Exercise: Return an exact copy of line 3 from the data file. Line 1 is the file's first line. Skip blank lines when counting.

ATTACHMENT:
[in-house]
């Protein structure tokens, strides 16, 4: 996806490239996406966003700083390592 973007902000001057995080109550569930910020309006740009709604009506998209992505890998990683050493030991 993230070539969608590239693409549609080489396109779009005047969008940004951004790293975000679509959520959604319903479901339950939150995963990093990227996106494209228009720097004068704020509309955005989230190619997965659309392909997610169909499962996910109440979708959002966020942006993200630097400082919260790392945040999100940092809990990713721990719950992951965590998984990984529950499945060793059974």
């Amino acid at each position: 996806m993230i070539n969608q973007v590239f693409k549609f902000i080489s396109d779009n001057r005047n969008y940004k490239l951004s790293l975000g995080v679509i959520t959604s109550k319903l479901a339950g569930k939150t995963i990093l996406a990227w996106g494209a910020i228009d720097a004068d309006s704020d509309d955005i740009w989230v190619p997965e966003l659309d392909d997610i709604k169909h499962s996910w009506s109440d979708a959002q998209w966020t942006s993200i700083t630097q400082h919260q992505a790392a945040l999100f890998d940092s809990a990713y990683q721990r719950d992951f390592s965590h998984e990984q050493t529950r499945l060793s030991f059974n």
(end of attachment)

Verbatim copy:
């Amino acid at each position: 996806m993230i070539n969608q973007v590239f693409k549609f902000i080489s396109d779009n001057r005047n969008y940004k490239l951004s790293l975000g995080v679509i959520t959604s109550k319903l479901a339950g569930k939150t995963i990093l996406a990227w996106g494209a910020i228009d720097a004068d309006s704020d509309d955005i740009w989230v190619p997965e966003l659309d392909d997610i709604k169909h499962s996910w009506s109440d979708a959002q998209w966020t942006s993200i700083t630097q400082h919260q992505a790392a945040l999100f890998d940092s809990a990713y990683q721990r719950d992951f390592s965590h998984e990984q050493t529950r499945l060793s030991f059974n």